Klarna simplifies buying by providing a streamlined solution for all payment types, so that businesses can give their customers the simplest buying experience. They believe that the easier it is for people to shop, the more you sell. But Klarna’s planning process wasn’t as simple as its buying process. They needed a real-time planning solution to save them from the overload of manual processes and help them resolve obstacles that were making planning painful.
A painful beginning
Ray Yee has been both a project manager and product manager for the Credit Risk and Fraud Detection Department at Klarna, which spans over 5 products and more than 100 people across multiple locations. He said “before using Portfolio for JIRA, planning for the department was quite challenging” as the project managers in the department were not well-versed in agile methods so they were quite waterfall in their approach to planning – using Smartsheet, Microsoft Excel, and Google Docs in-conjunction with JIRA. Klarna was looking for a way to manage cross-team and cross-product development, realistically forecast delivery dates, create what-if scenario plans, and show stakeholders priority and status.
Ray (with help from Riada, one of Scandinavia’s leading Atlassian Experts) introduced Portfolio for JIRA into the team’s planning mix over a year ago and now sees the teams around him incorporating Portfolio for JIRA into their planning process. Across Klarna, planning has become much more structured and traceable. Rather than planning and reporting across multiple tools that require constant manual updates, the team now uses JIRA Software with Portfolio for JIRA to easily combine their long-term planning with their agile practices.
Klarna’s planning process with Portfolio for JIRA
How does the team use Portfolio for JIRA? Ray said that it depends on the situation – but generally, if it’s a new project, Ray starts from scratch in Portfolio for JIRA by outlining initiatives to develop a framework for the product, then breaking the initiatives down into epics and stories. Once the team is happy with the framework, Ray pushes the epics and stories into JIRA Software so the development manager can allocate the work and help the team create estimates (the Klarna team estimates in hours). Once the estimates are in, Ray generates a realistic forecast for the project to share with the team.
From there, it’s easy to do realistic capacity planning as Portfolio for JIRA takes the team’s historical data and the estimates of the new stories so there’s no need to fluff around with numbers (no more pen and paper!). If the project already lives in JIRA Software stories and epics (for example, if he has taken over another team’s project), Ray imports the data up into his Portfolio for JIRA plan, groups the work into initiatives and then fills in any gaps if anything was forgotten or not thought of.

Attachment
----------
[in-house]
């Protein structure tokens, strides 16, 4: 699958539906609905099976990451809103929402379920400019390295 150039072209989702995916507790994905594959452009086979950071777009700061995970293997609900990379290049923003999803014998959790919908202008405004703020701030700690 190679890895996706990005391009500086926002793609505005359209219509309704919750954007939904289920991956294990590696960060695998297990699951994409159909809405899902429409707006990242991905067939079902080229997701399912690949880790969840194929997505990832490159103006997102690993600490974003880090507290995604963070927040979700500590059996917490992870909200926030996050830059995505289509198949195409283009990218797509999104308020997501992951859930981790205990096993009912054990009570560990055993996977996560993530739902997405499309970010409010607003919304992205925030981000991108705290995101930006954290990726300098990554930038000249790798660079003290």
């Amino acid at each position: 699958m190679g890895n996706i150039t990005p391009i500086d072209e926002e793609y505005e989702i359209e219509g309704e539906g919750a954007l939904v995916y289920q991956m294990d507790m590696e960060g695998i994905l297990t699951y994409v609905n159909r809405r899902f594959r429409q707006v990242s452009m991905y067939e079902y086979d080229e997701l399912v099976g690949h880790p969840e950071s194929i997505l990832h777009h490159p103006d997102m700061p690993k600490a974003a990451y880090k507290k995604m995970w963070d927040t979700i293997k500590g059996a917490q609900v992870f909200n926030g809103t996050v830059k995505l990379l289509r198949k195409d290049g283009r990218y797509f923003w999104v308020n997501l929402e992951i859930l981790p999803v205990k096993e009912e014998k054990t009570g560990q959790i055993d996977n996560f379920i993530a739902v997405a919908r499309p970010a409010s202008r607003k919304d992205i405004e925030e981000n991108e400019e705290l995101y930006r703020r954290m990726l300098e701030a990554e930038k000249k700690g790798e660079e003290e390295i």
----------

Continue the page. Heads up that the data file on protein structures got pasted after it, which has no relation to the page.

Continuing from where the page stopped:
Providing transparency and context
For the Credit Risk and Fraud Detection Department at Klarna, the biggest benefit with using Portfolio for JIRA is being able to keep business stakeholders and development teams in the loop.Before Portfolio for JIRA, business stakeholders were always asking “What’s the plan? When are we going to finish? Are we going to be on time? Which team is owning it?”, but now with Portfolio for JIRA, the answers are already in the plan and business and technical stakeholders have access to it so they have complete context whenever they need it.
“The team doesn’t need to ask me ‘what’s the plan?’ – they can see it for themselves.”
Monthly steering group meetings that used to require tedious manual updates across multiple tools have benefitted from the switch to Portfolio for JIRA. “It was much more effective to move away from manual updates and spending time trying to create progress and status updates. Now, I distribute a link to the plan before the meeting”. Portfolio for JIRA creates a nice structure for the main initiatives (both new features and improvements) and provides a place where Ray and other Product Managers can show stakeholders what the priorities are and what the latest status is.
The team’s favorite feature in Portfolio for JIRA is the graphical schedule (roadmap). Having a clear, visual picture of when the team can deliver and being able to break the schedule down into different views (Ray likes the team view) has proven helpful. Ray said that now when he get’s asked “why can’t it be done sooner”, he whips out the roadmap and says “well, based on historical data, this is when we can realistically deliver”. If they want to see other options, he demonstrates some what-if scenario’s such as removing scope and adding more people, with the roadmap adjusting based on the changes.
This year Ray launched his credit and fraud products in several geographies with the actual launch dates very close to the original forecasted dates in his Portfolio plan. Coincidence? You be the judge.
Happy planning! 🙂